When Personal Data Controllers or Processors choose to designate a DPO from their existing internal workforce, it’s crucial to ensure that the DPO’s responsibilities don’t clash with their other roles within the organization. While the PDP Law or the latest Government Regulation draft on PDP Law doesn’t offer explicit guidelines on ensuring the independence of internally appointed DPOs, Indonesian companies can draw insights from global practices, particularly those outlined in GDPR.

According to GDPR norms, DPOs are expected to hold pivotal and autonomous positions within their organizations, backed by the following independent guarantees:

  1. DPOs shouldn’t receive directives regarding their roles and responsibilities;
  2. There should be no conflicts of interest between the DPO’s duties and any other roles they may hold. It’s advisable that the DPO:
  3. Isn’t directly involved in personal data processing activities;
  4. Works on a fixed-term contract rather than being a permanent employee;
  5. Reports directly to management rather than to a direct supervisor;
  6. Manages their own budget.
  7. The organization should provide the necessary resources to support the DPO in their duties;
  8. DPOs should be granted access and authority to scrutinize all Personal Data processing operations.
  9. The organization should establish a minimum term of appointment and strict dismissal conditions for DPOs.

Regardless of whether DPOs are internal employees or external consultants, they must collaborate with the units, officials, or parties responsible for data security within the organization. DPOs are obliged to:

  1. Provide recommendations and suggestions to units, officials, or parties responsible for the security of the processing of personal data processed by the personal data controllers to ensure that data security measures align with legal requirements by the prevailing laws and regulations;
  2. Make the necessary efforts to ensure that the unit, official, or party responsible for the security of the processing of personal data processed by the personal data controllers implements technical and operational measures that consider the protection of the rights and freedoms of personal data subjects; and
  3. Report the performance of the unit, official, or party responsible for the security of processing personal data to the board of directors and/or the PDP Institution if the DPO assesses that the unit, official, or party has or has not implemented technical and operational steps that take into account the protection of the personal data subjects according to the needs of the personal data controllers.

This collaboration can involve ongoing communication and cooperation between the DPO and the relevant units, officials, or parties responsible for data security to facilitate effective data protection practices.

Administrative sanctions

The appointment of a DPO serves as a cornerstone in ensuring that personal data processing activities conducted by both personal data controllers align with the mandates of the PDP Law and other pertinent regulations. This is particularly crucial for entities meeting the criteria mandating DPO appointment, as outlined earlier. Furthermore, the appointment of a DPO serves as a preventative measure against the imposition of various administrative sanctions in case of non-compliance. These sanctions may include:

  1. Written warnings;
  2. Temporary suspension of personal data processing activities;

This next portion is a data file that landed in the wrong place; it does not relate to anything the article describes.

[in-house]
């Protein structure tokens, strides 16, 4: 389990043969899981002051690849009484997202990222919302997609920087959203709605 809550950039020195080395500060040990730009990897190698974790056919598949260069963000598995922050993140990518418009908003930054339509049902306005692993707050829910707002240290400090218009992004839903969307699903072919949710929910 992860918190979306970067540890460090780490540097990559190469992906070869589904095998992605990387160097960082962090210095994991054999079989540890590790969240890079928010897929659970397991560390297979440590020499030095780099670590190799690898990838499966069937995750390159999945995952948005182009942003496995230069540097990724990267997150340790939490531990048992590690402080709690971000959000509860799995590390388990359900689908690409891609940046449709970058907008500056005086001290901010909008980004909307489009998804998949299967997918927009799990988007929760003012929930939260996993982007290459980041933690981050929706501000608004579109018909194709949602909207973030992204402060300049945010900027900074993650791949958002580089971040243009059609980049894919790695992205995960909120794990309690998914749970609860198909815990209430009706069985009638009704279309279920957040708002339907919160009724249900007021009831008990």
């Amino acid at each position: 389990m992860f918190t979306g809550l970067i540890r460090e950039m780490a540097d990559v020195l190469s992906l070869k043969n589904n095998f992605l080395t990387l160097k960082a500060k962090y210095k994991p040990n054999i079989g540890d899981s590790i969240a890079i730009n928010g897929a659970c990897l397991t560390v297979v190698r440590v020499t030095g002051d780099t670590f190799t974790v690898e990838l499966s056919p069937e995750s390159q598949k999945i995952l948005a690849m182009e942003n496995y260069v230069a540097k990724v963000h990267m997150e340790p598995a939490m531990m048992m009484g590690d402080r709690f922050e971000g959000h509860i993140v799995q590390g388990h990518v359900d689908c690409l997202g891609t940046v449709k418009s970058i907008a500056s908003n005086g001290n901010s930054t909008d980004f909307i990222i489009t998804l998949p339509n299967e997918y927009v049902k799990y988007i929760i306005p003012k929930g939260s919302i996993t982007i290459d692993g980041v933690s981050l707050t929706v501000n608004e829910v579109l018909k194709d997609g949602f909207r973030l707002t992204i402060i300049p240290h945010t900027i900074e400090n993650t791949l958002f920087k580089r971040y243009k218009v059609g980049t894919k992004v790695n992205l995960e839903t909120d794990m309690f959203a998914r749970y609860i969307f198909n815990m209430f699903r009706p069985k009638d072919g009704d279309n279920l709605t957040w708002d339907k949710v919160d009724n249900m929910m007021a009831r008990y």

3. Deletion or destruction of personal data found to be processed in violation of regulations; and/ or
  4. Administrative fines can amount to a maximum of 2 percent of annual income or annual receipts, depending on the violation variables.

Considering the above, by appointing a DPO and ensuring adherence to personal data protection protocols, entities can mitigate the risk of facing these administrative sanctions, thus fostering a culture of compliance and accountability in their data handling practices.

How to Appoint a DPO

It is essential to note that the Indonesian Government mandates compliance with the PDP Law within a two-year timeframe from the enactment date, which commenced on October 17, 2022. This necessitates that Personal Data Controllers and Processors appoint a DPO no later than October 16, 2024, to ensure adherence to the provisions of the PDP Law.

Personal data controllers have the flexibility to appoint a DPO through the following avenues:

  1. Internal Workforce

Personal data controllers and Processors may choose to designate existing employees who possess the requisite skills and competencies outlined in the PDP Law as their DPO. However, careful consideration is warranted, as not all employees are suitable for this role. Individuals who hold positions on the board or may face conflicts of interest between their regular duties and the responsibilities of the DPO are ineligible for appointment. Examples of such roles include IT managers, personnel managers, and heads of marketing. Additionally, internal DPOs must demonstrate expert knowledge in data protection law to effectively fulfil their duties.

  1. External Consultant

Alternatively, personal data controllers have the option to enlist the services of an external expert or consultant to fulfil the role of DPO. External DPOs bring a high level of expertise in data protection law and operate as independent professionals. External service providers can undertake various DPO responsibilities, including conducting training and awareness programs, monitoring and mitigating risks, and responding to data breaches, while maintaining their independence as DPOs.

About Us

ASEAN Briefing is produced by Dezan Shira & Associates. The firm assists foreign investors throughout Asia and maintains offices throughout ASEAN, including in Singapore, Hanoi, Ho Chi Minh City, and Da Nang in Vietnam, in addition to Jakarta, in Indonesia. We also have partner firms in Malaysia, the Philippines, and Thailand as well as our practices in China and India. Please contact us at asean@dezshira.com or visit our website at www.dezshira.com.